Step 1: Decide to find one open-source project to contribute 😎
Step 2: Keep looking 👀
Step 3: They are all intimidating, is that normal? 😑
Step 4: What if I contributed to a project I have lots of experience with, like rails? I’d love to understand more about this tool I use every day 🤔
Step 5: OMG, the code is huge and scary, Will this even run on my machine? 🥴
Step 6: This is not for me. Eventually, I’ll find one that is more welcoming to open source beginners like me 😔
Step 7: That never happens. You will try again after next year’s railsconf.
If you ever get to the rails repository hoping to contribute you see +384 open issues. Which one should you pick? How do people even get started? Even worse: they all seem pretty hard.
If this daunting feeling is familiar to you, welcome to the club my friend because I know how does that feel like. By the end of this post, you’ll feel less intimated to contribute to rails today (if you want).
Open source onboarding for the rest of us
Eileen Uchitelle, from the Rails Core Team Member, mentioned on her railsconf keynote how she got started. She did lots of pair programming with experienced rails contributors.
But, you probably don’t work for Shopify or Github. At least, I don’t.
That got me thinking… what if I don’t have to do it by myself?
So I recruited Thiago, my partner in crime to do it with me. We tried to make good use of the hexdevs YouTube channel to share our contribution to rails live.
To our surprise, Gabi Stefanini, Engineering Team Lead at Shopify, and Rafael Franca (Rails core contributor, also from Shopify) joined us!
We didn’t expect anyone to show up to be honest, but having them there made us feel less intimated. We also learned a lot
doing this chat remote onboarding with them:
- Not sure how to know if you set up rails successfully? Running the test suites means you’re good to go 🎉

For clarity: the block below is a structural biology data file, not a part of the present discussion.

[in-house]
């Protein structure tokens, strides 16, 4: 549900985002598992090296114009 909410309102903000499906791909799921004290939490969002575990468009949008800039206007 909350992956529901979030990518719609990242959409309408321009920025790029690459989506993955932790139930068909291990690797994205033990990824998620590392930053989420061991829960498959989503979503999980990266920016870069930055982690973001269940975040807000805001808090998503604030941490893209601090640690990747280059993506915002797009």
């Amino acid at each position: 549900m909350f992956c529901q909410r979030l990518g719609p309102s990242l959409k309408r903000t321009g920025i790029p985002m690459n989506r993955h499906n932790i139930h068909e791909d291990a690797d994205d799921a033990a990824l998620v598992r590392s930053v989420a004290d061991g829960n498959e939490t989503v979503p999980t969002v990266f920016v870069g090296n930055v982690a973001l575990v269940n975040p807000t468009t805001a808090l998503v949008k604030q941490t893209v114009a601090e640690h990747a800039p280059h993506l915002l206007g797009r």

- You don’t actually need to set up the entire rails project to get started. You can choose one module. We went with ActionPack because it doesn’t require any database drivers. After forking and cloning the project, go to the module you want to get started and run the tests to verify the setup (
rake tests). Hint: if you get an error, run
bundle exec rake test.
- Contributing to Open Source goes beyond writing code. Reproducing issues or testing patches, translating the guides are all great ways to get started and make a difference with your work. If you found something confusing or missing, why not turn it into a better experience for the next person? Chances are you’re not the only one. Keeping the documentation up to date and clear to whoever joins after you is super important to make other beginners get involved.
- Open source etiquette is learned by… making contributions. A great way to get started is to look at previous commits and Pull requests. I wasn’t sure how to name my branch, my commits, or even my Pull Request but Thiago suggested looking at the previous ones to get an idea. I was super nervous but having someone there was very comforting!
- The rails documentation is great! Kudos to whoever put effort and time into creating it! Nothing beats the developer experience of having great documentation.
- Having your first PR merged live was a hell of a surprise!
Here’s a 15min talk sharing more:
Your Homework: contribute to rails today
Go through the documentation and see if you can find something that needs to be updated, or translated. Could you try reproducing a bug? Fixing a patch?
Let me know what you end up doing! Start small but start today. You’ll never know how much you’ll learn from this experience 🙂
If you found this post useful and want to get involved with contributing to rails with us, you’re super invited to join us next time! We want to install rails the easy way using a VM (I found this super cool! You don’t need to install all the dependencies by yourself) and be able to run all the tests.
The easiest way to get notified is to sign up for my mailing list below, or to subscribe to our YouTube channel to set reminders for next time we go live.